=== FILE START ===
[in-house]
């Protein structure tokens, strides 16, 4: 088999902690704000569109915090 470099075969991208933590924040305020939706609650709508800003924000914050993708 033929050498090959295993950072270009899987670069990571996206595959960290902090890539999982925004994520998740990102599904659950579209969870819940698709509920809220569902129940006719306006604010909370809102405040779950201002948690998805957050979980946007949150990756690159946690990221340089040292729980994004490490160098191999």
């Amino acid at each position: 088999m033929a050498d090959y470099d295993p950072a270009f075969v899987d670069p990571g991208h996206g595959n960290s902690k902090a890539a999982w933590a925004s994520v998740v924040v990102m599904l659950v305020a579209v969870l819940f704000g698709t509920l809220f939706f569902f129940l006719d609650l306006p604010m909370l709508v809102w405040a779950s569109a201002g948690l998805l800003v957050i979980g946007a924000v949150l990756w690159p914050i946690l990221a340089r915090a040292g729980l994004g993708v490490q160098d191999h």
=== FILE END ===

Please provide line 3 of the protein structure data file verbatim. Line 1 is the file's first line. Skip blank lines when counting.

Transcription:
């Amino acid at each position: 088999m033929a050498d090959y470099d295993p950072a270009f075969v899987d670069p990571g991208h996206g595959n960290s902690k902090a890539a999982w933590a925004s994520v998740v924040v990102m599904l659950v305020a579209v969870l819940f704000g698709t509920l809220f939706f569902f129940l006719d609650l306006p604010m909370l709508v809102w405040a779950s569109a201002g948690l998805l800003v957050i979980g946007a924000v949150l990756w690159p914050i946690l990221a340089r915090a040292g729980l994004g993708v490490q160098d191999h």